By Jason Apollo Voss, CFA

Investors almost always have an opinion about the overall valuation level of financial markets. Differences in these opinions, of course, lead to different preferences for bids and asks — and hence, prices.

Markets are not necessarily rational; it’s just that the tug of war among investors disagreeing on valuations is more likely to lead to accurate pricing than not. One extreme view of markets is that prices are objectively determined, and an informationally efficient evaluation of the performance of businesses.

But what if these different opinions about the overall price of financial markets are based on a measure — the price-earnings ratio — that's susceptible to the subjective manipulation of businesses themselves, via financial engineering?

This leads me to ask the question: Are reported numbers really earnings, or just financial engineering?

Specifically, I’m talking about the ability of companies to control their total shares outstanding through issuance of more shares of stock and options and more importantly, via share buybacks. In short, chief financial officers have an easy ability to alter their firms’ shares outstanding. Which, to some extent, makes their earnings per share (EPS) a less than objective measure of performance.

It comes down to simple math. When you decrease the shares outstanding through a buyback, you magically manufacture higher EPS. CFOs can also probably create a higher valuation, assuming the P/E ratio increases or remains the same.

Therefore, investors need a more “financial engineering-free” P/E number to get a truer sense of valuation. This calculation turns out to be straightforward and is easy to calculate, as follows:

In other words, market capitalization divided by net income is our alternative measure. Yes, shares outstanding remains in the numerator. But it is completely absent in the denominator, which is where financial engineering has its biggest effect in manipulating the appearance of business performance.

Our P/E-Alt Measure in Action, Part I

What is the effect of financial engineering on a major index like the S&P 500? Here is what P/EAlt looks like for the S&P 500 since 2010. Row 1 is the traditional P/E measure, and Row 4 is P/E-Alt.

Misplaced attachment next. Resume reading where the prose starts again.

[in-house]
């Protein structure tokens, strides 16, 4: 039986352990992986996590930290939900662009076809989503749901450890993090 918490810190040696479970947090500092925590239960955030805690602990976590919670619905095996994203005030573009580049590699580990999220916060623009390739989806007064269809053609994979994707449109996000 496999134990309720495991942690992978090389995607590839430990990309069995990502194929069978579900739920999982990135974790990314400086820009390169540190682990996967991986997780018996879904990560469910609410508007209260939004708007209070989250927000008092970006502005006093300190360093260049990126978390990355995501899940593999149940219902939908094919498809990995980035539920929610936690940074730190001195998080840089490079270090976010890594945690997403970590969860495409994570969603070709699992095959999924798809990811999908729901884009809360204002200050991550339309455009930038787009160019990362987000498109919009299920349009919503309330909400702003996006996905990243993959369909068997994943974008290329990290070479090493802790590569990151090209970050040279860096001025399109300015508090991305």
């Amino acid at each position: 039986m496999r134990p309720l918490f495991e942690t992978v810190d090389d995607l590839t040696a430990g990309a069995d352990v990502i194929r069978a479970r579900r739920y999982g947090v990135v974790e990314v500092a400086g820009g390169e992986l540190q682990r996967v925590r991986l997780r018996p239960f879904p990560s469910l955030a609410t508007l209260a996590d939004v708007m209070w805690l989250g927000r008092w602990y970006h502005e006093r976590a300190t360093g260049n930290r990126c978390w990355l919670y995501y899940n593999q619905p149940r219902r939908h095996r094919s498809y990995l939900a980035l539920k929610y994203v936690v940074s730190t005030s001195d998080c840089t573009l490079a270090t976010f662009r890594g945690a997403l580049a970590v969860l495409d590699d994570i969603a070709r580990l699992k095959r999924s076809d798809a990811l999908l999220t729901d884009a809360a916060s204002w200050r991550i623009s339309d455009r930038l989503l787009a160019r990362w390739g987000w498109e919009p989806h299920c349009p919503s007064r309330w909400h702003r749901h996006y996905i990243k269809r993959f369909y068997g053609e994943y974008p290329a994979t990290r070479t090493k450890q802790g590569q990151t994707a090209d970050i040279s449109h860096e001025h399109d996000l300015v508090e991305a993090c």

As you can see, for every year except 2010, the alternative P/E is much higher, meaning that the valuation is much richer for these businesses than initially appears to be the case. In other words, via financial engineering, companies are managing their EPS through share buybacks.

Typically this results in a pat on the back from investors, because companies make their earnings numbers. Firms also look more attractive as stocks because, on average, they appear to be less expensive.

On average, the difference in the two measures of P/E is 9.4 percent.  If we omit 2020’s outlier value of 39.8 percent, the average is still 6.4 percent. This effect is considerable and it helps to highlight two important things:

  1. The amount of manipulation of earnings per share. Said another way, business performance is consistently 6.4 percent worse than it appears.
  2. Just how rich valuations are for the S&P 500, because investors are willing to pay more for these companies than may be warranted by their actual profit performance.

At least we now have a more objective, more financial engineering-free measure of valuations.

Our P/E-Alt Measure in Action, Part II

But wait,  there’s more! Because companies can fudge their shares outstanding rather effortlessly, it also means that investors should not only look at the change in growth of EPS, but also at the change in growth of net income.

The difference between these two figures is also another way of examining the effect of financial engineering on a business.

Let’s use the same two companies I used in my last guest article for Calcbench where I compared Google ($GOOG) and Apple ($AAPL) to one another:

As you can see, Google’s net income has grown faster than its earnings per share: 16.8 percent compound annual growth rate in net income versus 16.1 percent for EPS. This means that Google issued shares at a rate faster than net income. We can also conclude because net income growth exceeds EPS growth, minimal financial engineering is taking place. Additionally, it’s encouraging to see the two figures so close to each other (16.8 percent and 16.1 percent), from a “we are not trying to fool you” standpoint.

In contrast, Apple’s EPS has a compound annual growth rate of 19.7 percent while its net income has a compound annual growth rate of 15.1 percent. In other words, its EPS has grown 30.4 percent faster than its net income. We may safely conclude that Apple is engaged in a much higher level of financial engineering than Google, based on the figures above.


When evaluating a company’s performance, it’s tempting to use earnings per share, or operating income per share, or EBITDA per share, and so on. But because companies have high levels of flexibility in controlling their total shares outstanding, investors need measures of performance that excise the effects of financial engineering as much as possible. In turn, this means we get a truer sense of performance and ultimately, valuation. Yes!

Editor’s note: If you want to conduct your own analysis along the lines of what Voss outlines here, Calcbench has created an Excel template you can download and use at home.

One detail: Voss accounts for stock splits manually, which are important in his examples. Our template allows the user to enter a stock split factor and have the calculation work for their case. If there is no split, the factor defaults to 1, making the template work.

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